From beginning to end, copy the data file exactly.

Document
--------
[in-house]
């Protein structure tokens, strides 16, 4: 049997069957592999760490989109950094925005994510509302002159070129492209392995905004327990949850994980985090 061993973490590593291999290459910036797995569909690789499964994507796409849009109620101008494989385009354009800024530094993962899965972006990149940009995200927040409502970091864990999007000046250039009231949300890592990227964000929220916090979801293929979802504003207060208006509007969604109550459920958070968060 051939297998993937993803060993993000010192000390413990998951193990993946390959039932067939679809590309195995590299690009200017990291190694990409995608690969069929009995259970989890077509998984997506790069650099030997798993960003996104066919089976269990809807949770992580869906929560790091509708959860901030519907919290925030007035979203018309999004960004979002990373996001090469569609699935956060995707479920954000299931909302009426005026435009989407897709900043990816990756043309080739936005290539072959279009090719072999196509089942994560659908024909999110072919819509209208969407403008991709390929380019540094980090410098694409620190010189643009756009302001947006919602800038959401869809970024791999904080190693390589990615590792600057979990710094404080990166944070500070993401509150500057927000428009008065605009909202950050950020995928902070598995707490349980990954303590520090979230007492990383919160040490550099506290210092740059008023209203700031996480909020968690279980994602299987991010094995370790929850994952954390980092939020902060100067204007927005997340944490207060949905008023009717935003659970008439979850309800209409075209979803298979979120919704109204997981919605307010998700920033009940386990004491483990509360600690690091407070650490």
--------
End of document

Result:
[in-house]
């Protein structure tokens, strides 16, 4: 049997069957592999760490989109950094925005994510509302002159070129492209392995905004327990949850994980985090 061993973490590593291999290459910036797995569909690789499964994507796409849009109620101008494989385009354009800024530094993962899965972006990149940009995200927040409502970091864990999007000046250039009231949300890592990227964000929220916090979801293929979802504003207060208006509007969604109550459920958070968060 051939297998993937993803060993993000010192000390413990998951193990993946390959039932067939679809590309195995590299690009200017990291190694990409995608690969069929009995259970989890077509998984997506790069650099030997798993960003996104066919089976269990809807949770992580869906929560790091509708959860901030519907919290925030007035979203018309999004960004979002990373996001090469569609699935956060995707479920954000299931909302009426005026435009989407897709900043990816990756043309080739936005290539072959279009090719072999196509089942994560659908024909999110072919819509209208969407403008991709390929380019540094980090410098694409620190010189643009756009302001947006919602800038959401869809970024791999904080190693390589990615590792600057979990710094404080990166944070500070993401509150500057927000428009008065605009909202950050950020995928902070598995707490349980990954303590520090979230007492990383919160040490550099506290210092740059008023209203700031996480909020968690279980994602299987991010094995370790929850994952954390980092939020902060100067204007927005997340944490207060949905008023009717935003659970008439979850309800209409075209979803298979979120919704109204997981919605307010998700920033009940386990004491483990509360600690690091407070650490």